Culbreath: Huge sports fansWritten by Matt 'Shaggy' Culbreath | | firstname.lastname@example.org
“I’m a big music fan”, the old joke goes. “I love country and western.”
That joke got a very recent redesign: “‘I like everything except rap and country,’ said every boring person ever.”
I am a little shocked when I talk to “huge sports fans” whose full intake consists of football, baseball, and maybe basketball or hockey. Possibly NASCAR. I get the sense that not a whole lot of people were watching the Rugby Sevens tournament that NBC broadcast last week.
I watched it, and I enjoyed it. Why not? And why is there such a resistance to anything different?
I’ll admit it, when I was growing up, I wasn’t the biggest sports guy. I’d collect baseball cards and watch football on Sundays with Dad, but that was about it. In junior high, I had a Philadelphia Eagles Starter jacket, not because I was an Eagles fan, but because Starter jackets were the in thing, and I liked the color green. In high school, I’d watch the Swanton football and basketball teams over the bell of my trumpet, playing fight songs in a valiant, fruitless effort to pump up the crowd. It wasn’t until my college years, when my roommate Nick would leave the morning Sportscenter loop on when he went to morning classes, did I really start to follow sports. Must have seeped in subconsciously. When it was discovered that I had an uncanny ability to read sports news in front of a microphone, I was all in
In my pursuit of athletic knowledge, I came acrossed an awesome book. Simply titled The Sports Book, it’s the one book that can be judged by it’s cover, as it’s cover is made of Astroturf. The contents within, however, were even better: a primer on over 200 different sports. From popular sports like football and basketball, all the way down to sumo, handball, and lawn bowling. If it has a rulebook, it has a page in this book.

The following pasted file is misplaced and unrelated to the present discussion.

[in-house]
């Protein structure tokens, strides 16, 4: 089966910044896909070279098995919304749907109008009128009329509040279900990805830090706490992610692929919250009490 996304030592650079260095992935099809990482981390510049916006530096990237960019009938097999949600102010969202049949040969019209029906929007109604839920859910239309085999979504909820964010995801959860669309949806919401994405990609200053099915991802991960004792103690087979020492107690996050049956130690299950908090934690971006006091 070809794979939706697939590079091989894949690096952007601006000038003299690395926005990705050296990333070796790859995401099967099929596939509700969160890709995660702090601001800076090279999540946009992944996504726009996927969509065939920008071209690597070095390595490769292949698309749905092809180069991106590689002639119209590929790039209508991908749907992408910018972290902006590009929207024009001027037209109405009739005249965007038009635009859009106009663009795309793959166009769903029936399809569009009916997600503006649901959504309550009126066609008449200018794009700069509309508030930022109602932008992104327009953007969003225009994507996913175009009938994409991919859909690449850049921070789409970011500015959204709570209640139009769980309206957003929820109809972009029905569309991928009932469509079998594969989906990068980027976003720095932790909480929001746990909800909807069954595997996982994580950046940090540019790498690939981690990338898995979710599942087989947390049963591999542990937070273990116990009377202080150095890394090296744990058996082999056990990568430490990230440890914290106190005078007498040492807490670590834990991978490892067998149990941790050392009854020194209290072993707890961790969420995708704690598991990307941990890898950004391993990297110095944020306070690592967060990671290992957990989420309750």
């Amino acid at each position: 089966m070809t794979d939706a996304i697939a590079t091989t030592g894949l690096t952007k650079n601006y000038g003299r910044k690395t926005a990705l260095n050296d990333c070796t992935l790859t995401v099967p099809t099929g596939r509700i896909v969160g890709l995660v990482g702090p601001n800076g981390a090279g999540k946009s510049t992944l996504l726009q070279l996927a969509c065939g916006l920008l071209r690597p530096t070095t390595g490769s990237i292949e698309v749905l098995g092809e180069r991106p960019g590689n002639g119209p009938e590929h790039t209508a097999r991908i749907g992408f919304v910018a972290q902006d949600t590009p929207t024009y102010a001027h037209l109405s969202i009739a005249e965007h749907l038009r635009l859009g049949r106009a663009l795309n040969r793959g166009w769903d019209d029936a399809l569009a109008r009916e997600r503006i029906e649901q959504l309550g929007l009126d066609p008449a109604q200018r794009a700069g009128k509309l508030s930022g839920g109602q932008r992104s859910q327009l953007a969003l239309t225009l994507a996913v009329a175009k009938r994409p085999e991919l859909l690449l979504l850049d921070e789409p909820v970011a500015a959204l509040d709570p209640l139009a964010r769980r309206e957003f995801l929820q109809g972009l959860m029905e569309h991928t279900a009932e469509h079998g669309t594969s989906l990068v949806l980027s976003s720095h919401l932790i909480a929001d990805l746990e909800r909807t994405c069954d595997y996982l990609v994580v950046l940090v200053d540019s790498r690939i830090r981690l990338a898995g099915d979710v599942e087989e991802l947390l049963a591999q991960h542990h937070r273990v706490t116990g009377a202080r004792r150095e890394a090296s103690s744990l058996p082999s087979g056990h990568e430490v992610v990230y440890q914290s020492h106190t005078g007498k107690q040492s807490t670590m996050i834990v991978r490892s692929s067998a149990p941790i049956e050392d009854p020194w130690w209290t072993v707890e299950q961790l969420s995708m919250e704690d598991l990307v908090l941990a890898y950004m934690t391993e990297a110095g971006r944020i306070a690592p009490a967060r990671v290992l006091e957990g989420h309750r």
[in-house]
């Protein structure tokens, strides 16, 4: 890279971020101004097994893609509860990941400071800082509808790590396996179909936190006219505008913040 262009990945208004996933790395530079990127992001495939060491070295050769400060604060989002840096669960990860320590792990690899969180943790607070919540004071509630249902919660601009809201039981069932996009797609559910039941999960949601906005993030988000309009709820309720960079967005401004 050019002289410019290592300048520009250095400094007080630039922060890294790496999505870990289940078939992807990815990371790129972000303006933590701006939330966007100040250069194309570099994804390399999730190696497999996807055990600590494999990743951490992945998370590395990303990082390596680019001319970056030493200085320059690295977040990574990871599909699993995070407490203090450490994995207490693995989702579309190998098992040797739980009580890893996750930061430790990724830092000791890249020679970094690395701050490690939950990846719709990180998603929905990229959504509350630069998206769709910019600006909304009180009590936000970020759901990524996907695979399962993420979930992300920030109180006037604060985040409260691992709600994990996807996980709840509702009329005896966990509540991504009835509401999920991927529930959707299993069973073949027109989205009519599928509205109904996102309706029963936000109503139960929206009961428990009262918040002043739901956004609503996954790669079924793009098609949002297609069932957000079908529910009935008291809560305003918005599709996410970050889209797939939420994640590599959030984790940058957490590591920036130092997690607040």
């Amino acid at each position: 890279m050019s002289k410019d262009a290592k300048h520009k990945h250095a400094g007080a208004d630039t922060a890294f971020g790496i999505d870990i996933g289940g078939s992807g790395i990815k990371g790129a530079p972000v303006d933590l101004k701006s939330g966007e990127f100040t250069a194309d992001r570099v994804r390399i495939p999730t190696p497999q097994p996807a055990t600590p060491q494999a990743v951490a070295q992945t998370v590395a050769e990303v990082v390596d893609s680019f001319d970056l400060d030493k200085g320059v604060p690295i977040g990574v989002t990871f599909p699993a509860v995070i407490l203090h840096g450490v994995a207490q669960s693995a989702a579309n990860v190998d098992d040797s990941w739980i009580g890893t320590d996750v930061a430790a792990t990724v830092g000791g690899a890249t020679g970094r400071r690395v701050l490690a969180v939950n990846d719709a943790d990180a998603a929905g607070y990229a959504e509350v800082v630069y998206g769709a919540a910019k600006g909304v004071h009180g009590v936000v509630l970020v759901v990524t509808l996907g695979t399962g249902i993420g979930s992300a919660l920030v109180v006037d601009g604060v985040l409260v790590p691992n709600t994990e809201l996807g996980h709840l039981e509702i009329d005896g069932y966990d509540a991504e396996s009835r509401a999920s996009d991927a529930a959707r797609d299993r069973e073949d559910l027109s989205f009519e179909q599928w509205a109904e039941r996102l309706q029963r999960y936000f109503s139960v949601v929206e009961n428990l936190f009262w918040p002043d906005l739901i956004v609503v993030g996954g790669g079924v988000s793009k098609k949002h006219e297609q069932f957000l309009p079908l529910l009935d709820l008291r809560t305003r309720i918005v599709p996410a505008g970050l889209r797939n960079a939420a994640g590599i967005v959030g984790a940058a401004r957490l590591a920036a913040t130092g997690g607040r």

Armed with my encyclopedia, I take in everything I can. English Premiership Football, Australian Rules Football, curling… if there’s a way of watching it, I want to watch it. Friends and co-workers will tell you, there were sports that I turned my nose up to in the past. As I got more involved with being a “huge sports fan”, I understood that it meant taking in these other sports. I didn’t have to like them, but I do at least need to respect them.
The Olympics are the best avenue for this pursuit, because every single match in every single sport is being streamed online. Last year, I spent a little too much time watching preliminary rounds of judo or fencing. I might not understand it, but it’s at least interesting. These athletes worked for years to reach this point, the apex of their sport. While all eyes were on basketball, swimming, and gymnastics, there’s incredible drama happening on every level, and it’s there for the watching if people would just, well… watch it.
Unfortunately, that’s not happening, and it’s starting to change the landscape of sports. Last week, it was announced that the International Olympic Committee is removing wrestling from the games, to be replaced by golf and rugby in 2020. A shrewd business move by the IOC, motivated not by the passion of amateur sports, but by eyeballs on televisions. If Tiger Woods playing for his country is great in the Ryder Cup, imagine how great it will be for a gold medal! At least when the NCAA cashes its checks written with the sweat of amateur athletes, it leaves the non-profitable sports alone
But if NBC is showing rugby sevens on national television, and BCSN is airing honest-to-goodness I-kid-you-not collegiate quidditch, then I suppose there’s hope for the outlier sports yet. It’s good to see something different grace your screens, even if it is a curling bonspiel on the CBC. If you’re the “huge sports fan” I mentioned at the start of this article, try branching out. The Daytona 500 is next Sunday. Premiere League soccer airs early enough here in the States that you can watch a whole game and be done by noon. Flip open a sports almanac and pick a sport at random, see if you can find it somewhere. Find the song that gets you out of the “country and western” ditch.
Matt “Shaggy” Culbreath is sports director at 1370 WSPD. Email him at email@example.com.